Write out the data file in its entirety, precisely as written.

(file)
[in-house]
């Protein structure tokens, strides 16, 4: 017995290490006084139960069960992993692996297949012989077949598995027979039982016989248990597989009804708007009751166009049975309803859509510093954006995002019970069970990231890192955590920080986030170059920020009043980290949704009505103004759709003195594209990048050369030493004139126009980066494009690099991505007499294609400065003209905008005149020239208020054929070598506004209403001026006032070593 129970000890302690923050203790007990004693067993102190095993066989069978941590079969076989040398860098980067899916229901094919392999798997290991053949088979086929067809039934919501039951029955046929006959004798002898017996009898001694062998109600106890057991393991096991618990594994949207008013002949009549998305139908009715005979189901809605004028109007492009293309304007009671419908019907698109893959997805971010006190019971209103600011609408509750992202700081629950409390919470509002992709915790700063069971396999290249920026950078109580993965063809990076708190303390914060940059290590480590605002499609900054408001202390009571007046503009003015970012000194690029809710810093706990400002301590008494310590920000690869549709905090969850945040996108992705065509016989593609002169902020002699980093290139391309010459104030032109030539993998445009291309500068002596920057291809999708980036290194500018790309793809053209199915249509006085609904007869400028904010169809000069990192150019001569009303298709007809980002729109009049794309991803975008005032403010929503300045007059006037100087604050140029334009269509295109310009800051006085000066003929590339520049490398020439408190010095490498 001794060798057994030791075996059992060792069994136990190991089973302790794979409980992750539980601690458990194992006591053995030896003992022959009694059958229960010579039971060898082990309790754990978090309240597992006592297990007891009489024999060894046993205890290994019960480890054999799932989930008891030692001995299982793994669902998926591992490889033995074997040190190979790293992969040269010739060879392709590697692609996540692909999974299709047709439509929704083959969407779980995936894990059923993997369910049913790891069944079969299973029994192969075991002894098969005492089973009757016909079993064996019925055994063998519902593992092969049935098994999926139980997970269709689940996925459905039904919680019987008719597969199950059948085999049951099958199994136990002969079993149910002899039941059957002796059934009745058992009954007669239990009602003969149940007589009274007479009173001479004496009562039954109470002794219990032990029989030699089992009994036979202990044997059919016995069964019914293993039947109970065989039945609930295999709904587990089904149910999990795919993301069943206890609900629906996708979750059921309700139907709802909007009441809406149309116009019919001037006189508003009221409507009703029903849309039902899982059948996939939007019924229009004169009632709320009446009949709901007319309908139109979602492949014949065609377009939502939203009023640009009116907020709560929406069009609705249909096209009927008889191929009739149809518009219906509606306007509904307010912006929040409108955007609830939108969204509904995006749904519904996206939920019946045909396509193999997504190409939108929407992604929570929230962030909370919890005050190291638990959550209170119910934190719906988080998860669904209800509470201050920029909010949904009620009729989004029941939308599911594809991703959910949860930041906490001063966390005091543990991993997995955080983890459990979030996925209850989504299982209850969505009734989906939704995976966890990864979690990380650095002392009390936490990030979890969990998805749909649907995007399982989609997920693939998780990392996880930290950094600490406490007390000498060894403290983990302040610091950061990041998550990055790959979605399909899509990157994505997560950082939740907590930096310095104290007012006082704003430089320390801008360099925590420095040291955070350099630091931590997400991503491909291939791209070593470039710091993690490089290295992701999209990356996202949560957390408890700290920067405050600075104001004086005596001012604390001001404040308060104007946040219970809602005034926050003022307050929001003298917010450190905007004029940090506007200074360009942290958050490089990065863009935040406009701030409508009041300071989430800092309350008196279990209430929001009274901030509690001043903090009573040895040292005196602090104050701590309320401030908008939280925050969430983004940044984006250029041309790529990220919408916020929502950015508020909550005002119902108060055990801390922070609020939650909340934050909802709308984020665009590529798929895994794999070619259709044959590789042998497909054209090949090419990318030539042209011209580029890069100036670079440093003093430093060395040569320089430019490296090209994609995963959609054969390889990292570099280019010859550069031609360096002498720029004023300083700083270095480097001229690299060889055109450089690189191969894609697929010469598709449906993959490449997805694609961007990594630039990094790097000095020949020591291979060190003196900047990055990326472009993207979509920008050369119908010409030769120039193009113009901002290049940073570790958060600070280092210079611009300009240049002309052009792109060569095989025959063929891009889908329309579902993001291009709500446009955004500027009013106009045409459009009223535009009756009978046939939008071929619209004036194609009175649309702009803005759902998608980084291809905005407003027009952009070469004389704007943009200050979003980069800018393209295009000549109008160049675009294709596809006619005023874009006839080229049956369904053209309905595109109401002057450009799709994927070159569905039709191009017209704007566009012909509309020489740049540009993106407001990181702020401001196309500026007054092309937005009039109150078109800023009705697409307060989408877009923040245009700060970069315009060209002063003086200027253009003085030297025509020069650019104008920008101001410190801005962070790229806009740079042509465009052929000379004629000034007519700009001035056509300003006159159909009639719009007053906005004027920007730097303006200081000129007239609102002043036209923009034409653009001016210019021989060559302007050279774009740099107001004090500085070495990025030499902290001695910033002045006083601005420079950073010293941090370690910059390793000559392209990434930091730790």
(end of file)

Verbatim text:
[in-house]
């Protein structure tokens, strides 16, 4: 017995290490006084139960069960992993692996297949012989077949598995027979039982016989248990597989009804708007009751166009049975309803859509510093954006995002019970069970990231890192955590920080986030170059920020009043980290949704009505103004759709003195594209990048050369030493004139126009980066494009690099991505007499294609400065003209905008005149020239208020054929070598506004209403001026006032070593 129970000890302690923050203790007990004693067993102190095993066989069978941590079969076989040398860098980067899916229901094919392999798997290991053949088979086929067809039934919501039951029955046929006959004798002898017996009898001694062998109600106890057991393991096991618990594994949207008013002949009549998305139908009715005979189901809605004028109007492009293309304007009671419908019907698109893959997805971010006190019971209103600011609408509750992202700081629950409390919470509002992709915790700063069971396999290249920026950078109580993965063809990076708190303390914060940059290590480590605002499609900054408001202390009571007046503009003015970012000194690029809710810093706990400002301590008494310590920000690869549709905090969850945040996108992705065509016989593609002169902020002699980093290139391309010459104030032109030539993998445009291309500068002596920057291809999708980036290194500018790309793809053209199915249509006085609904007869400028904010169809000069990192150019001569009303298709007809980002729109009049794309991803975008005032403010929503300045007059006037100087604050140029334009269509295109310009800051006085000066003929590339520049490398020439408190010095490498 001794060798057994030791075996059992060792069994136990190991089973302790794979409980992750539980601690458990194992006591053995030896003992022959009694059958229960010579039971060898082990309790754990978090309240597992006592297990007891009489024999060894046993205890290994019960480890054999799932989930008891030692001995299982793994669902998926591992490889033995074997040190190979790293992969040269010739060879392709590697692609996540692909999974299709047709439509929704083959969407779980995936894990059923993997369910049913790891069944079969299973029994192969075991002894098969005492089973009757016909079993064996019925055994063998519902593992092969049935098994999926139980997970269709689940996925459905039904919680019987008719597969199950059948085999049951099958199994136990002969079993149910002899039941059957002796059934009745058992009954007669239990009602003969149940007589009274007479009173001479004496009562039954109470002794219990032990029989030699089992009994036979202990044997059919016995069964019914293993039947109970065989039945609930295999709904587990089904149910999990795919993301069943206890609900629906996708979750059921309700139907709802909007009441809406149309116009019919001037006189508003009221409507009703029903849309039902899982059948996939939007019924229009004169009632709320009446009949709901007319309908139109979602492949014949065609377009939502939203009023640009009116907020709560929406069009609705249909096209009927008889191929009739149809518009219906509606306007509904307010912006929040409108955007609830939108969204509904995006749904519904996206939920019946045909396509193999997504190409939108929407992604929570929230962030909370919890005050190291638990959550209170119910934190719906988080998860669904209800509470201050920029909010949904009620009729989004029941939308599911594809991703959910949860930041906490001063966390005091543990991993997995955080983890459990979030996925209850989504299982209850969505009734989906939704995976966890990864979690990380650095002392009390936490990030979890969990998805749909649907995007399982989609997920693939998780990392996880930290950094600490406490007390000498060894403290983990302040610091950061990041998550990055790959979605399909899509990157994505997560950082939740907590930096310095104290007012006082704003430089320390801008360099925590420095040291955070350099630091931590997400991503491909291939791209070593470039710091993690490089290295992701999209990356996202949560957390408890700290920067405050600075104001004086005596001012604390001001404040308060104007946040219970809602005034926050003022307050929001003298917010450190905007004029940090506007200074360009942290958050490089990065863009935040406009701030409508009041300071989430800092309350008196279990209430929001009274901030509690001043903090009573040895040292005196602090104050701590309320401030908008939280925050969430983004940044984006250029041309790529990220919408916020929502950015508020909550005002119902108060055990801390922070609020939650909340934050909802709308984020665009590529798929895994794999070619259709044959590789042998497909054209090949090419990318030539042209011209580029890069100036670079440093003093430093060395040569320089430019490296090209994609995963959609054969390889990292570099280019010859550069031609360096002498720029004023300083700083270095480097001229690299060889055109450089690189191969894609697929010469598709449906993959490449997805694609961007990594630039990094790097000095020949020591291979060190003196900047990055990326472009993207979509920008050369119908010409030769120039193009113009901002290049940073570790958060600070280092210079611009300009240049002309052009792109060569095989025959063929891009889908329309579902993001291009709500446009955004500027009013106009045409459009009223535009009756009978046939939008071929619209004036194609009175649309702009803005759902998608980084291809905005407003027009952009070469004389704007943009200050979003980069800018393209295009000549109008160049675009294709596809006619005023874009006839080229049956369904053209309905595109109401002057450009799709994927070159569905039709191009017209704007566009012909509309020489740049540009993106407001990181702020401001196309500026007054092309937005009039109150078109800023009705697409307060989408877009923040245009700060970069315009060209002063003086200027253009003085030297025509020069650019104008920008101001410190801005962070790229806009740079042509465009052929000379004629000034007519700009001035056509300003006159159909009639719009007053906005004027920007730097303006200081000129007239609102002043036209923009034409653009001016210019021989060559302007050279774009740099107001004090500085070495990025030499902290001695910033002045006083601005420079950073010293941090370690910059390793000559392209990434930091730790």